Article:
Qualities of a Highly Available Cloud
MVISION UCE, our data-centric, cloud-native Security Service Edge (SSE) security platform, derives its capabilities from McAfee Enterprise’s industry leading Secure Web Gateway and Enterprise Data Protection solutions. However, this is not a lift and shift of capabilities to the cloud, which would have made it prone to service outages and impossible to have the flexibility that is needed to meet the demands of SSE. Instead, the best of breed functionality was purposefully reconstructed for SSE, using a microservices architecture that can scale elastically, and built on a platform-neutral stack that can run on bare metal and public cloud, equally effectively. A hallmark of the architecture is that the cloud is a single global fabric where service instances are spread throughout the globe. Users automatically access the best instance of any service through policy configuration.
With the widespread adoption of hybrid work models across enterprises for promoting flexible work culture in a post pandemic world, ensuring critical services are highly available in the cloud is no longer an option, but a necessity. McAfee Enterprise’s MVISION Unified Cloud Edge (UCE) is designed to maximize performance, minimize latency, and deliver 99.999% SLA guaranteed resiliency, offering blazing fast connectivity to cloud applications from any location and causing no service degradation, even when the usage of cloud services spiked 600% during the COVID-19 pandemic, as reported in our Cloud Adoption and Risk Report (Work From Home Edition). This blog shares details on how MVISION UCE is architected to enable uninterrupted access to corporate resources to meet the demands of the hybrid workforce.
What other alternatives are out there? We have seen some cloud services replicated in each region of their presence. While this makes controlling resources and data simple, and keeps everything within a boundary, such an approach loses out on the flexibility needed to scale on demand and reduced latency on access. With UCE, each point of presence (POP) is part of the global fabric, yet at the same time, fully featured with all services housed within the POP. This avoids the need to send traffic back and forth between various services located at different locations, a phenomenon known as traffic hairpin.
By default, user traffic gets processed at the POP closest to their physical location, regardless of where the user may be. A user may work at their office in New York 90% of the time and travel to UK occasionally. When the user connects to MVISON UCE, they are connected to New York POP when they are at office, and the POP in London if they are in a UK hotel while traveling. This is a big advantage if you think about it. User’s traffic does not need to trombone from the hotel in UK, to the POP in New York and back to a server in London. MVISION UCE’s out-of-the-box traffic routing scheme favors low latency. This does not mean that the customer cannot override this policy and force the traffic to be processed at the New York POP. They might do so if there is a compliance need to process all traffic at a certain location. Many customers have a need to store logs in a certain geography even though traffic processing may occur anywhere on the globe. MVISION UCE architecture decouples log storage from traffic processing and lets the customer choose their log storage geography based on criteria that customers define.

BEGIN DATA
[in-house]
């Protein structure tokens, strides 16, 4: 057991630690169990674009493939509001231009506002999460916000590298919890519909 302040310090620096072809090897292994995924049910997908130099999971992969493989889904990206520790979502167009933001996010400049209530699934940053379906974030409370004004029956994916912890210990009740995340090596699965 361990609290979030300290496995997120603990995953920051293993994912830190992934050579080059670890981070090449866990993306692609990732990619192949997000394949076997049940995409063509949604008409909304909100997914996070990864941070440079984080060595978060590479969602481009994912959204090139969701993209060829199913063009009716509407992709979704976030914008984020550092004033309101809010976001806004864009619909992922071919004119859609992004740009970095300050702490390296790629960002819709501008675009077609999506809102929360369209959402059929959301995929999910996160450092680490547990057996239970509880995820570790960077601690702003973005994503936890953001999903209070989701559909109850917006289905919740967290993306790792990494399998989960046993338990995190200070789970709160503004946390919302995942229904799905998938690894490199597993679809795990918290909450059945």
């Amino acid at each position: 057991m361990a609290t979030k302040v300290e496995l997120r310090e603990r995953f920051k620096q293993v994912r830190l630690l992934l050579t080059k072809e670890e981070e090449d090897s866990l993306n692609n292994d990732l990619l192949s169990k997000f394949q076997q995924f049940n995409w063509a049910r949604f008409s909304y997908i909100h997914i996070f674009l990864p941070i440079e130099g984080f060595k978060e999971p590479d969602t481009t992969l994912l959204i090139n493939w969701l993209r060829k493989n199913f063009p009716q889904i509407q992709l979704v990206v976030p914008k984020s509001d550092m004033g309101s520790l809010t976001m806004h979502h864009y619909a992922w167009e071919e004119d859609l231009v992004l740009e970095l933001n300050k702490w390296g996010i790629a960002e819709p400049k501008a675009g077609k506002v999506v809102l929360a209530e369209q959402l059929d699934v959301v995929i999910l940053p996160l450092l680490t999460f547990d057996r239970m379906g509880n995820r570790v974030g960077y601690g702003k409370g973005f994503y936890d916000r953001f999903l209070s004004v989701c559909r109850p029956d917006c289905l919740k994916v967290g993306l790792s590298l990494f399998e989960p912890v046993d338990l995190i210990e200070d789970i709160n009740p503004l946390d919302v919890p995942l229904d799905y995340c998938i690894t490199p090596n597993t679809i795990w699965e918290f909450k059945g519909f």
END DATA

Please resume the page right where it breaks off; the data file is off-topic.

With thousands of peering partners growing every day, over 70% of traffic served by MVISION UCE uses peering links in some geographies. The whitepaper, How Peering POPs Make Negative Latency Possible, shares details about a study conducted by McAfee Enterprise to measure the efficacy of these peering relationships. This paper is proof that UCE customers experience faster response times going through our POPs than they would usually get by going directly through their Internet Service Providers. UCE follows a living partnership model when it comes to peering, with thousands of peering relationships in production. We are committed to keeping the latency to a minimum.
One of the key considerations while choosing a SSE vendor would be how much latency the service adds to user’s requests. Significant latency can negatively affect user experience and could be a deterrent to product adoption. With 85 POPs strategically placed around the globe providing low latency access to customers, UCE POPs have direct peering with the biggest SaaS vendors like Microsoft, Google, Akamai, and Salesforce to further reduce latency. In addition, MVISION UCE POPs peer with many ISPs around the globe, enabling high bandwidth and low latency connectivity end to end, from the customer’s network to UCE and from UCE to the destination server.
You may be wondering what the secret sauce is for achieving a reliability of five 9s or higher in MVISION UCE. Several items play a crucial role in preventing unplanned service degradation.
At McAfee Enterprise, security is not an afterthought. From the start, the architecture was designed with zero trust in mind. Services are segmented from one another and follow the least privileged principle when resources need to be shared between services. Industry standard protocols and methodologies are used to enforce user and identity access management (UAM/IAM). Strong role-based access controls (RBAC) across the platform keep customer’s data separate and provide self-defense when a service is compromised. None of these features matter if the software is vulnerable. McAfee Enterprise follows one of the strictest Software Development Life Cycle (SDLC) processes in the industry to eliminate known vulnerabilities and threats in our software as it is written.